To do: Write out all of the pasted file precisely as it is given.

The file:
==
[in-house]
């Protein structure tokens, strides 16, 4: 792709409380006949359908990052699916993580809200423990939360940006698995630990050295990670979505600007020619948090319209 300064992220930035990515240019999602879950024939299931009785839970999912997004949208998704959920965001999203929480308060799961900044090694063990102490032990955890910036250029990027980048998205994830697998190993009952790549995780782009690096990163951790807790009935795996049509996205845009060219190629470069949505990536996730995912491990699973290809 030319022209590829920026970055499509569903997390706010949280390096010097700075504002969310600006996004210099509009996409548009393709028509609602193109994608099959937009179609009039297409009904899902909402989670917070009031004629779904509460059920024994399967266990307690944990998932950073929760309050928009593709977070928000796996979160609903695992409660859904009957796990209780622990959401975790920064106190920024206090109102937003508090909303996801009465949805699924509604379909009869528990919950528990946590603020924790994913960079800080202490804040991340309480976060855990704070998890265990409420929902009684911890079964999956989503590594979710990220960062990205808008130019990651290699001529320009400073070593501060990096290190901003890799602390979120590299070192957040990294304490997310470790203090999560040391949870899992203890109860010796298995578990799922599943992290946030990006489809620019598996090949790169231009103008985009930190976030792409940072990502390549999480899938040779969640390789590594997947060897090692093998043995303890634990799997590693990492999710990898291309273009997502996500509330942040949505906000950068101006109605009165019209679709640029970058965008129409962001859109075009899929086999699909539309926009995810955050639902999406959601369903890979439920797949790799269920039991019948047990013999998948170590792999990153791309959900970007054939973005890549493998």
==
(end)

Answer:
[in-house]
């Protein structure tokens, strides 16, 4: 792709409380006949359908990052699916993580809200423990939360940006698995630990050295990670979505600007020619948090319209 300064992220930035990515240019999602879950024939299931009785839970999912997004949208998704959920965001999203929480308060799961900044090694063990102490032990955890910036250029990027980048998205994830697998190993009952790549995780782009690096990163951790807790009935795996049509996205845009060219190629470069949505990536996730995912491990699973290809 030319022209590829920026970055499509569903997390706010949280390096010097700075504002969310600006996004210099509009996409548009393709028509609602193109994608099959937009179609009039297409009904899902909402989670917070009031004629779904509460059920024994399967266990307690944990998932950073929760309050928009593709977070928000796996979160609903695992409660859904009957796990209780622990959401975790920064106190920024206090109102937003508090909303996801009465949805699924509604379909009869528990919950528990946590603020924790994913960079800080202490804040991340309480976060855990704070998890265990409420929902009684911890079964999956989503590594979710990220960062990205808008130019990651290699001529320009400073070593501060990096290190901003890799602390979120590299070192957040990294304490997310470790203090999560040391949870899992203890109860010796298995578990799922599943992290946030990006489809620019598996090949790169231009103008985009930190976030792409940072990502390549999480899938040779969640390789590594997947060897090692093998043995303890634990799997590693990492999710990898291309273009997502996500509330942040949505906000950068101006109605009165019209679709640029970058965008129409962001859109075009899929086999699909539309926009995810955050639902999406959601369903890979439920797949790799269920039991019948047990013999998948170590792999990153791309959900970007054939973005890549493998």